With millions of people under orders or recommendations to stay at home due to COVID-19, work-from-home has been a hot topic recently. Enabling your users to work remotely will help keep them and others safe while still keeping your business going.
Last week, we discussed some of the things that network administrators need to take into consideration when setting up a mass work-from-home migration. This week, we’ll give you some tips that you can pass on to your users to help them make the adjustment to remote work.
Set Work-from-Home Expectations
Unless you regularly work from home, there will be some adjustments to your normal work and routine. These will likely reduce your productivity, at least at first -- so don’t worry too much about working at 100% capacity immediately.
And even if you are a work-from-home pro already, things are going to be different than they usually are. The kids may be home from school, or your spouse may also be working from home. Those adjustments will take some getting used to as well. The goal is to get up and running to the best of your ability given the circumstances.
And keep in mind that your IT team may have their hands full getting everyone set up at the same time, so be patient if you do need to put in a ticket for assistance.
Prepare Your Workspace
If you have the space, creating a dedicated work-from-home space, even a temporary one, will do wonders for both your productivity and your physical and mental health. Try to make it as ergonomic as possible, with your chair adjusted properly, your monitors at the right height, and your keyboard and mouse in a natural, comfortable position.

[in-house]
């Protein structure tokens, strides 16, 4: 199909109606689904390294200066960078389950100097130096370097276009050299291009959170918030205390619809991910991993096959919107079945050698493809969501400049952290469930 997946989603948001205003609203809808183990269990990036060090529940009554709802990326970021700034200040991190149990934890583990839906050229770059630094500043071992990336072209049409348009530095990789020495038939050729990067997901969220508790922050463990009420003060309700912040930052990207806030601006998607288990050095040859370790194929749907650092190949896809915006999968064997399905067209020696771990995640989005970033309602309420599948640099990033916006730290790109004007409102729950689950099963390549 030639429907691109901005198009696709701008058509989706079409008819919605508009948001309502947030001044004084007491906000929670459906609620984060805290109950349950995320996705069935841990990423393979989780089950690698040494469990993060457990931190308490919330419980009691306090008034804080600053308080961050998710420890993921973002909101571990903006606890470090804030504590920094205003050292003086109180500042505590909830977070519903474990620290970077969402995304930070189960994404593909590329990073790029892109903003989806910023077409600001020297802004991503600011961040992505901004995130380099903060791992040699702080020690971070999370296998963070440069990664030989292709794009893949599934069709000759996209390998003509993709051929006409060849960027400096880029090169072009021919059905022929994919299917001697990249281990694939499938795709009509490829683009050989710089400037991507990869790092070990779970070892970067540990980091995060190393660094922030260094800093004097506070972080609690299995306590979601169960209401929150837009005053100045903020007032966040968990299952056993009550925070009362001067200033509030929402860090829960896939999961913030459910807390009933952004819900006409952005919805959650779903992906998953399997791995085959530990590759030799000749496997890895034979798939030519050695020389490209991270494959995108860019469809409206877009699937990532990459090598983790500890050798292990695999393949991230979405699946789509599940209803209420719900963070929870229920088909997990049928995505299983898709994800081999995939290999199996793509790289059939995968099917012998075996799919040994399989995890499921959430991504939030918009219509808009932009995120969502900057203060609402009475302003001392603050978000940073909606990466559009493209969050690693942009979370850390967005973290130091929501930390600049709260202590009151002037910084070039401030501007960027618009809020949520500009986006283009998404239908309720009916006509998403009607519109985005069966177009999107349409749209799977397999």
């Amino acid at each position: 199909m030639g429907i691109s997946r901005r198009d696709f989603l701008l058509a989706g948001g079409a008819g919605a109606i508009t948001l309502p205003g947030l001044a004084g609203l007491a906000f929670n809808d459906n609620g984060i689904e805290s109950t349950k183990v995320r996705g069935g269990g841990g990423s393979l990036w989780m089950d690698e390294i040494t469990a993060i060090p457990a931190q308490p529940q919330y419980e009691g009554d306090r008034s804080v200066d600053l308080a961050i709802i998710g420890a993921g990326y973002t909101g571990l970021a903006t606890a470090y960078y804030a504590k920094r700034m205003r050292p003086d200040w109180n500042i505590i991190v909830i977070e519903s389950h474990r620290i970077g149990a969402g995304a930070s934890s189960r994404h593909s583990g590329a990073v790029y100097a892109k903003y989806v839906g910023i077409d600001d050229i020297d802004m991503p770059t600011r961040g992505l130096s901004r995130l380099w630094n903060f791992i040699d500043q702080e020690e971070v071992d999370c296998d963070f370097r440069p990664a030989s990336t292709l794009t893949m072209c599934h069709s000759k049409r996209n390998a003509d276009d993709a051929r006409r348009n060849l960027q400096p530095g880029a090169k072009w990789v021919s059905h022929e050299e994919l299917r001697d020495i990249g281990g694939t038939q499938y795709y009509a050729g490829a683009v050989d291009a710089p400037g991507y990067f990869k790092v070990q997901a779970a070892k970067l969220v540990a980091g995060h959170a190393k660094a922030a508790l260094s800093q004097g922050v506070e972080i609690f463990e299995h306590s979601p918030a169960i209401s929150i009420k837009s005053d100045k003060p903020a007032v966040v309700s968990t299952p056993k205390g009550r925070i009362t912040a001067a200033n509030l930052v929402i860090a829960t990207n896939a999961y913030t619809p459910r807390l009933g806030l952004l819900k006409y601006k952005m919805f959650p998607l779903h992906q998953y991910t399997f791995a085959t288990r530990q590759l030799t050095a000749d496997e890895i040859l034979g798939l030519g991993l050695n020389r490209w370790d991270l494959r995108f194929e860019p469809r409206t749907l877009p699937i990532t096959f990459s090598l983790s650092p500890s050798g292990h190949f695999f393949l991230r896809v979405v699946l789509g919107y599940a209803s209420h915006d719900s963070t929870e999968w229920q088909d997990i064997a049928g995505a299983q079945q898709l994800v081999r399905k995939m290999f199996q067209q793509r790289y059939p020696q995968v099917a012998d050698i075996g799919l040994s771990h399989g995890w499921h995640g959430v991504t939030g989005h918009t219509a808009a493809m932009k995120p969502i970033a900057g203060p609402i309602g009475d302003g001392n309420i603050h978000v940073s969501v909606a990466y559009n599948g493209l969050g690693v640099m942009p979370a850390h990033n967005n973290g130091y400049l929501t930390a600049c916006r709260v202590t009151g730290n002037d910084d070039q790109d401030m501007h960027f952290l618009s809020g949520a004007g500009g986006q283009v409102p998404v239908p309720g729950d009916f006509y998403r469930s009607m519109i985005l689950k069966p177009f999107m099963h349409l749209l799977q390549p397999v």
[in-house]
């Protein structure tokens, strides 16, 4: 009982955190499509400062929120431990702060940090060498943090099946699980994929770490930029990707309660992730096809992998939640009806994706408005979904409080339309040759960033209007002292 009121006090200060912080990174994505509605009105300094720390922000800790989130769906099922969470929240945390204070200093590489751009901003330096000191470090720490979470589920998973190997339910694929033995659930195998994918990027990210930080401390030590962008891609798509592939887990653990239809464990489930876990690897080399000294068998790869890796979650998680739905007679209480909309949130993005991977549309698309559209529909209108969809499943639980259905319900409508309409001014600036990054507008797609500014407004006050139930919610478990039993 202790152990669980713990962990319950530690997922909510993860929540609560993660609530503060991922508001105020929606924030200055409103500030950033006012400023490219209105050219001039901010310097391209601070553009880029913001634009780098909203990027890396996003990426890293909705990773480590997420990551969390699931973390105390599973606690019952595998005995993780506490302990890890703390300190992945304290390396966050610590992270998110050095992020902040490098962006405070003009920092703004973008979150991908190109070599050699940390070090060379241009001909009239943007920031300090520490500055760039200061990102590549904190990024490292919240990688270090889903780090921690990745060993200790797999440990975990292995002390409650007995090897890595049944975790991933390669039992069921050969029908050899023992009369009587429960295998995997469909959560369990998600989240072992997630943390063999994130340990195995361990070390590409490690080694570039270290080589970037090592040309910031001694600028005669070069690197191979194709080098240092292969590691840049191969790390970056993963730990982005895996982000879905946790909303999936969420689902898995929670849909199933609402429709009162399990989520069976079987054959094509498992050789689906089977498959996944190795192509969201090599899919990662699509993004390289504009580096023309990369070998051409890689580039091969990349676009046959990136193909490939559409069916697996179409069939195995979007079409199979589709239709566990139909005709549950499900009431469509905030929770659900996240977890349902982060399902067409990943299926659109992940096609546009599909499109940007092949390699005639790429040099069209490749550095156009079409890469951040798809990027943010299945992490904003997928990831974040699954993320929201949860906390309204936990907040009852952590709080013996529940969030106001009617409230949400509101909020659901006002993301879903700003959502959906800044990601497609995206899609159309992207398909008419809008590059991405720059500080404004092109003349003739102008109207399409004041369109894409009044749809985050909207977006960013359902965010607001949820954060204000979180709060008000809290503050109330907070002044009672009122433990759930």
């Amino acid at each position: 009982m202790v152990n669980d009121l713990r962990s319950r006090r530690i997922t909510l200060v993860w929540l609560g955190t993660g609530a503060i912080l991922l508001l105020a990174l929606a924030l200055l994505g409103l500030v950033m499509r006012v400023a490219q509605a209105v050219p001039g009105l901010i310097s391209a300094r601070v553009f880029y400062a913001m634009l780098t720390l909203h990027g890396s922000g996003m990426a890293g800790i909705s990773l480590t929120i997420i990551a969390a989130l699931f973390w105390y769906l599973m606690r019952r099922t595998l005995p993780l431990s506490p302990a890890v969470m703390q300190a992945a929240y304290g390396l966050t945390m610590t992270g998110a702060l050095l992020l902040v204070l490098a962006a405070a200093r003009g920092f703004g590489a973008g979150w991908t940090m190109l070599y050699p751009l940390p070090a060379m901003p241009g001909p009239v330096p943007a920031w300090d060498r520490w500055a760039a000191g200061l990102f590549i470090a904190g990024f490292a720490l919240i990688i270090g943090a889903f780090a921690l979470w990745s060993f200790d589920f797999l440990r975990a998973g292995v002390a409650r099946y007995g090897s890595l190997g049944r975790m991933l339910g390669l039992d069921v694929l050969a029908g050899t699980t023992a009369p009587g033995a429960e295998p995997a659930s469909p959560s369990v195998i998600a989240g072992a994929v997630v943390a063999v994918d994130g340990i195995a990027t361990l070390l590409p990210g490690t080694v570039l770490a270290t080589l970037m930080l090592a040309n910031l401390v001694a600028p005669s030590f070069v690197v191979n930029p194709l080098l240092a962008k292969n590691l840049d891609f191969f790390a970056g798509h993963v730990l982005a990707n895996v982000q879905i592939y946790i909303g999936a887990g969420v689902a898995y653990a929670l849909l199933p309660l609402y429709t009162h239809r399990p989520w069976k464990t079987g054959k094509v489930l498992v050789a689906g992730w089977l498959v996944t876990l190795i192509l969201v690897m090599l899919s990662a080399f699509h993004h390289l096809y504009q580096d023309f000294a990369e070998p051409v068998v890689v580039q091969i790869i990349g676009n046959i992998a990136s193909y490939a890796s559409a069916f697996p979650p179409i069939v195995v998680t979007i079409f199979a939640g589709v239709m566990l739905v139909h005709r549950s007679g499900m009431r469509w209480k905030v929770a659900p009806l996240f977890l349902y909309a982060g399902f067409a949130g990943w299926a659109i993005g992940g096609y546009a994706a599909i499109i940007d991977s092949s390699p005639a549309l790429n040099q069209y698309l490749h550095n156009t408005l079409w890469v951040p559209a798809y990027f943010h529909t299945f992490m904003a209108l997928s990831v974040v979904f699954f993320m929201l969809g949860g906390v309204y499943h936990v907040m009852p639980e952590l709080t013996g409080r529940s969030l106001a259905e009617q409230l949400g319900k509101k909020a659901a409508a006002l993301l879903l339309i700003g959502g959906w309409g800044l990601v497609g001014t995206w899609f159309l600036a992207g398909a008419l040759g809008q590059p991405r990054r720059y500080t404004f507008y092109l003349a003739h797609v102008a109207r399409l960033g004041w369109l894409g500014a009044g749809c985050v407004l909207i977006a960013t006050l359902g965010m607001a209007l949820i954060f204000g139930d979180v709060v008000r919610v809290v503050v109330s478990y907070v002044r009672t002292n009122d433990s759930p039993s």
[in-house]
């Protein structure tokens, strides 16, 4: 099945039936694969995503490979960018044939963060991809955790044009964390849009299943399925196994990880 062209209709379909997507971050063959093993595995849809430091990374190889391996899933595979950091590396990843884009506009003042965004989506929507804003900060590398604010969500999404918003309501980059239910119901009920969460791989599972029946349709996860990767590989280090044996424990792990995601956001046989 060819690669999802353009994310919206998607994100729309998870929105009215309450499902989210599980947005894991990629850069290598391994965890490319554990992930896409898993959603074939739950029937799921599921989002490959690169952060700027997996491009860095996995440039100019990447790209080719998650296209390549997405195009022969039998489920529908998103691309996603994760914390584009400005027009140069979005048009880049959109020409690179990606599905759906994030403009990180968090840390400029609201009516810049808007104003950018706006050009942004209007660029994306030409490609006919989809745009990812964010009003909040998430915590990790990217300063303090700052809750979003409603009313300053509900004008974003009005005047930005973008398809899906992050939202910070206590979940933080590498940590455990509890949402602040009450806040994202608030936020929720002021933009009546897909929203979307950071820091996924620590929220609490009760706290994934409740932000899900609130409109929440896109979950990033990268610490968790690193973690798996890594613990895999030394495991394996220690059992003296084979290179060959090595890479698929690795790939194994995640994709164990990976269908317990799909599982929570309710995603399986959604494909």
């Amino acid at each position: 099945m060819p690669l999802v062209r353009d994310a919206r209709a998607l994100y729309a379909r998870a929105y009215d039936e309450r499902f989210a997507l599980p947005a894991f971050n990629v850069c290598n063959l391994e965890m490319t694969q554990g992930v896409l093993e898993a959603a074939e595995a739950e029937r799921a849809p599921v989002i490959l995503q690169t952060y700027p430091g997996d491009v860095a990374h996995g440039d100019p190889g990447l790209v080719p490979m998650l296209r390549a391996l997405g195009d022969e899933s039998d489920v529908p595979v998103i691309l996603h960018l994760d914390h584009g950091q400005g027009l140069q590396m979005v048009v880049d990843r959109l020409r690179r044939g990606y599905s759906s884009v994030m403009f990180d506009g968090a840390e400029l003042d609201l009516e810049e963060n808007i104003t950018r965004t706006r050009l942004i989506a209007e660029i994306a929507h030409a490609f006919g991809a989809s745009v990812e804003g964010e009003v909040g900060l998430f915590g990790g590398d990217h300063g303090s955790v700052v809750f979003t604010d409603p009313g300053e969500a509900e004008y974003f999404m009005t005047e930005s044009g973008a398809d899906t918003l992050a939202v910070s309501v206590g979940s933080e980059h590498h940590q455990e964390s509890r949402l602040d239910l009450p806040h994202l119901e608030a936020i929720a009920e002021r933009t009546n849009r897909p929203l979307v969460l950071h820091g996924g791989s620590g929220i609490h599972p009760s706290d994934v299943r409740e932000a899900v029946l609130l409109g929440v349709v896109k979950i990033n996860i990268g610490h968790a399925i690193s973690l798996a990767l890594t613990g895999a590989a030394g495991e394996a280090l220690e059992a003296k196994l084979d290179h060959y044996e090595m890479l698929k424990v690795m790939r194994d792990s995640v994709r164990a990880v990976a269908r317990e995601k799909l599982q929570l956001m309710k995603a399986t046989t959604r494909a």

Setting up a separate (or semi-separate) workspace will also help you to keep focused on your work without too many distractions. And, it will help you to step away from work at the end of the day and focus on taking care of your family when they need your attention.
If you aren’t able to create a reasonably ergonomic workspace, compensate by taking more frequent breaks. Stand up and walk around, do some stretches, and drink plenty of water to keep yourself healthy.
If you’re using your personal computer to connect to your work network via VPN (Cisco, Pulse Secure, etc.), you should treat your personal computer as you would your work computer. That means being extra careful while browsing the web and checking email. Make sure your antivirus software is turned on and up-to-date, and that you’ve installed any software updates. Taking these steps will help keep your company’s network and data secure against hackers and viruses.
If you notice any suspicious activity on your computer, such as pop-ups, unknown software, or changes to your homepage or browser settings, contact your IT team immediately.
Also, be alert for phishing emails. These emails may appear to be from your employer, your bank, or another large website, and ask for personal information such as a password or bank account information. In most cases it’s safest just to delete these emails.
Even though working from home will be a big change for most of us, with these tips, you’ll be able to stay safe and remain productive during this challenging time.